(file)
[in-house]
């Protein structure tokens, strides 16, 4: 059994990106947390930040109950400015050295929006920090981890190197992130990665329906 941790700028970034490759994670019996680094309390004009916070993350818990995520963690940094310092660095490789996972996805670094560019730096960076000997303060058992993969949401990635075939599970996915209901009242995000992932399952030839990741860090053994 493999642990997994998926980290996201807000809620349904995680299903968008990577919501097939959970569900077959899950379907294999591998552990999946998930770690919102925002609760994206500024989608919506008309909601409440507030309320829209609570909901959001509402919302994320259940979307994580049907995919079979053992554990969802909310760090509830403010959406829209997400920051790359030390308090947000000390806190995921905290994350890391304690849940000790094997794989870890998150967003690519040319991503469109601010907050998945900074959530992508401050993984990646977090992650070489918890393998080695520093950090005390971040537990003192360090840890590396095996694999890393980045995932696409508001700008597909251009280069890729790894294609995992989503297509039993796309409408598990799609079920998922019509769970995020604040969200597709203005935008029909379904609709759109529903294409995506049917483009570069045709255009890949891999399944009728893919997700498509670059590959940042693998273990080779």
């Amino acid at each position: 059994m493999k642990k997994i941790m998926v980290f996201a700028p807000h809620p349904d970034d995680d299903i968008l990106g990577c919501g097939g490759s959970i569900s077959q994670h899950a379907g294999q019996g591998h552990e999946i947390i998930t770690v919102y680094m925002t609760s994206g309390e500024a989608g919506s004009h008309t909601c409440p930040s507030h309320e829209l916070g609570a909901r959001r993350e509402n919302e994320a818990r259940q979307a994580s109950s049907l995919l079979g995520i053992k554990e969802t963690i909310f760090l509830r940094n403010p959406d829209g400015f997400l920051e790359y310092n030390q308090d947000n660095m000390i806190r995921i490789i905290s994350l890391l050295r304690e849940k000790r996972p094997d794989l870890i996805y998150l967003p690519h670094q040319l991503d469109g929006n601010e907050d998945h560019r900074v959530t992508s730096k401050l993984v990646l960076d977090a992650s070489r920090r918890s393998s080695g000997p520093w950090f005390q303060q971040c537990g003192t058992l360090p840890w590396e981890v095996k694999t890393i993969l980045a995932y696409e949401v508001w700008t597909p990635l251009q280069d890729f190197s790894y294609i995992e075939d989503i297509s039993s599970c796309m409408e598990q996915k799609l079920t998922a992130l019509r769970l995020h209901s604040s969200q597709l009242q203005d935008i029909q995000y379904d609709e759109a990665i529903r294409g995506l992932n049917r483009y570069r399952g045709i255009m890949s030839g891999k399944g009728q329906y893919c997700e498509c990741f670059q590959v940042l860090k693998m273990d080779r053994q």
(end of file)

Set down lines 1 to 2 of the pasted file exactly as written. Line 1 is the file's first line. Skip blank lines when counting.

[in-house]
């Protein structure tokens, strides 16, 4: 059994990106947390930040109950400015050295929006920090981890190197992130990665329906 941790700028970034490759994670019996680094309390004009916070993350818990995520963690940094310092660095490789996972996805670094560019730096960076000997303060058992993969949401990635075939599970996915209901009242995000992932399952030839990741860090053994 493999642990997994998926980290996201807000809620349904995680299903968008990577919501097939959970569900077959899950379907294999591998552990999946998930770690919102925002609760994206500024989608919506008309909601409440507030309320829209609570909901959001509402919302994320259940979307994580049907995919079979053992554990969802909310760090509830403010959406829209997400920051790359030390308090947000000390806190995921905290994350890391304690849940000790094997794989870890998150967003690519040319991503469109601010907050998945900074959530992508401050993984990646977090992650070489918890393998080695520093950090005390971040537990003192360090840890590396095996694999890393980045995932696409508001700008597909251009280069890729790894294609995992989503297509039993796309409408598990799609079920998922019509769970995020604040969200597709203005935008029909379904609709759109529903294409995506049917483009570069045709255009890949891999399944009728893919997700498509670059590959940042693998273990080779």